This is incorrect, because the ALJ actually said two directly contradictory things: he noted that Dr. Ragland found credible Marlyce's complaints, and then used this very same passage to state that Dr. Ragland did NOT find Marlyce's complaints credible. Both the ALJ and the Magistrate fail to note in what manner Dr. Ragland's opinion was in [a] way "inconsistent" with the other medical evidence in the record of the diagnosis AND the functional limitations of MS. Moreover, the Magistrate failed to note that the ALJ directly contradicted the evidence in the record by finding that prior to June 30, 2004, Marlyce's MS was a "non-severe impairment" which did not prevent her from the ability to do basic work activities, even though she had left employment years before (and treated with chiropractic care and exploring the idea of back surgery) due to the very impairments she continued to allege as part of her disability application. Likewise, the ALJ's errors of record regarding the use of pain medication, seeking alternative medical care, and other household activities, were not challenged by the Magistrate.
See Docket No. 18 (citations omitted) (emphasis in original). Third, Kemnitz contends that the Commissioner changed his opinion from originally finding that Kemnitz suffered from MS as of June 30, 2004, to later diminishing Kemnitz's diagnosis of MS on remand. Kemnitz states,
As noted before, the primary component leading to the remand of this case in the first place was the failure to properly consider the evidence that supported the diagnosis of Marlyce's MS prior to the expiration of her entitlement to benefits. Previously, the Commissioner accepted that Marlyce was suffering from MS as of June 30, 2004, even though the formal diagnosis was not made until some months later. The later attempt to diminish this diagnosis by the ALJ contradicts the record as a whole, and undermines the concept of substantial evidence. As was noted by the Magistrate, previously the Commissioner did not contest the evidence that supported the finding of Marlyce's condition prior to the expiration of her entitlement to benefits, but even if he had, there was "substantial evidence" supporting such evidence. So it is puzzling why the ALJ made such an effort to disparage the earlier finding . . . . The Magistrate's failure to address this inconsistency by the Commissioner is likewise difficult to explain.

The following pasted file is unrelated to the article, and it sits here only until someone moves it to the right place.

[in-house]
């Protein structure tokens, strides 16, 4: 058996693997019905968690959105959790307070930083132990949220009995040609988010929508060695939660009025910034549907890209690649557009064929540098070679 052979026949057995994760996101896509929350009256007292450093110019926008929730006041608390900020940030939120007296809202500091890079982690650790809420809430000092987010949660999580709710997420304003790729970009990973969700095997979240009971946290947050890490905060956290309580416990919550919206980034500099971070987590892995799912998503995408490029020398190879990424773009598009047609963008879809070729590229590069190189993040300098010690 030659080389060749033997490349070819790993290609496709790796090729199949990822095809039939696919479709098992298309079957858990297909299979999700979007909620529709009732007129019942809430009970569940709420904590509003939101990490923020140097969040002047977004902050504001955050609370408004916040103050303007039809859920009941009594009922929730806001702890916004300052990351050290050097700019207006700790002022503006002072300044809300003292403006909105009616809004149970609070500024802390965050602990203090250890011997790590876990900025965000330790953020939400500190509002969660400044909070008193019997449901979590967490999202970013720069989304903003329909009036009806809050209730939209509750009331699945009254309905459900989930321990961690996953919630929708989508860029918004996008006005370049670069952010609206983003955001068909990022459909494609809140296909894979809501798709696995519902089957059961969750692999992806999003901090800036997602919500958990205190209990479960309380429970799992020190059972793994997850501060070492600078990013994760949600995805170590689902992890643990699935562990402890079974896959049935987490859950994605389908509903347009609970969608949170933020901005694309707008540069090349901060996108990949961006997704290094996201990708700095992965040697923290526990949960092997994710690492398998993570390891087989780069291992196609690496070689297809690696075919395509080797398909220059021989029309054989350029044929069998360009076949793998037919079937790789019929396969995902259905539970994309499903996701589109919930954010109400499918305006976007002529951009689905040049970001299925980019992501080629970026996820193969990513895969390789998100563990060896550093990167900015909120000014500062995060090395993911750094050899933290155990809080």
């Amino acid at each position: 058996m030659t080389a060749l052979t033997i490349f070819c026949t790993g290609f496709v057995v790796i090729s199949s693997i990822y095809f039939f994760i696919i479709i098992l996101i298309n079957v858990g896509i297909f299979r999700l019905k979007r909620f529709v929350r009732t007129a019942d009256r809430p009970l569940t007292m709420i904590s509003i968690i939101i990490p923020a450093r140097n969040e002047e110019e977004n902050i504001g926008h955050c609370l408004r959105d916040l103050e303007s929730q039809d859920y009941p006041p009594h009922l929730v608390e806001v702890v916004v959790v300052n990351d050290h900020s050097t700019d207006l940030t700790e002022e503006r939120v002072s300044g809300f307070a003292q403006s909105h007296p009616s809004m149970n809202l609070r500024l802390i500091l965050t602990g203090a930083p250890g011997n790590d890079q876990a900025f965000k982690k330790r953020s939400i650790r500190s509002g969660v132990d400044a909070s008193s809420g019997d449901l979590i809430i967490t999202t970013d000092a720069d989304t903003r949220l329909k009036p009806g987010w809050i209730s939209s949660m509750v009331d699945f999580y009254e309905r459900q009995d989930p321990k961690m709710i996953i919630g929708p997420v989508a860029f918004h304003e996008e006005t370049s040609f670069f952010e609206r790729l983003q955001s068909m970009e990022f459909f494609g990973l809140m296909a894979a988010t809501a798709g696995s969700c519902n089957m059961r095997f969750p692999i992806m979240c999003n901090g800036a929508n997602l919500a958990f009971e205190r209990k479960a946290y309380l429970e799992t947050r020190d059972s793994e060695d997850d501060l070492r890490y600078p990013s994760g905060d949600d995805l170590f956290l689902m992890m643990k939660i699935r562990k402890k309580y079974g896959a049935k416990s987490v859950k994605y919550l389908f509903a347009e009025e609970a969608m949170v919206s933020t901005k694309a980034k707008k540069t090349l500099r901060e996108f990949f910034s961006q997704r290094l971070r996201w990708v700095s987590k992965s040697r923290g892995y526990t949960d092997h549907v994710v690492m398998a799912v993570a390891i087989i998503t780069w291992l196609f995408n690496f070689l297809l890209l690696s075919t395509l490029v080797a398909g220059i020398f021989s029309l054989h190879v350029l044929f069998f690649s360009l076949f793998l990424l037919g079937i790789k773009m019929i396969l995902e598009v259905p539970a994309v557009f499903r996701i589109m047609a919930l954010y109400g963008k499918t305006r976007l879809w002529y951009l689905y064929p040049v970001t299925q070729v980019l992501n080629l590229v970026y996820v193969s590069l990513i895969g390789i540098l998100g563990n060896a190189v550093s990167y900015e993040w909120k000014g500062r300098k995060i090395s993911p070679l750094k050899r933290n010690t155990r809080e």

See Docket No. 18 (citations omitted).
The Court has carefully reviewed the Report and Recommendation, relevant case law, and the entire record, and finds the Report and Recommendation to be persuasive. A careful examination of the record reveals that the ALJ fully considered Kemnitz's testimony about her limitations, the opinions of consulting physicians, the opinions and observations of those physicians treating Kemnitz, and the objective medical data before rendering a judgment in the Commissioner's favor. The Court finds that this conclusion is supported by substantial evidence in the record and, as a result, the Court cannot substitute its judgment for the judgment of the ALJ. Accordingly, the Court ADOPTS the Report and Recommendation (Docket No. 17) in its entirety. The Plaintiff's motion for summary judgment (Docket No. 10) is DENIED, the Commissioner's motion for summary judgment (Docket No. 8) is GRANTED, and the complaint is DISMISSED WITH PREJUDICE.
IT IS SO ORDERED.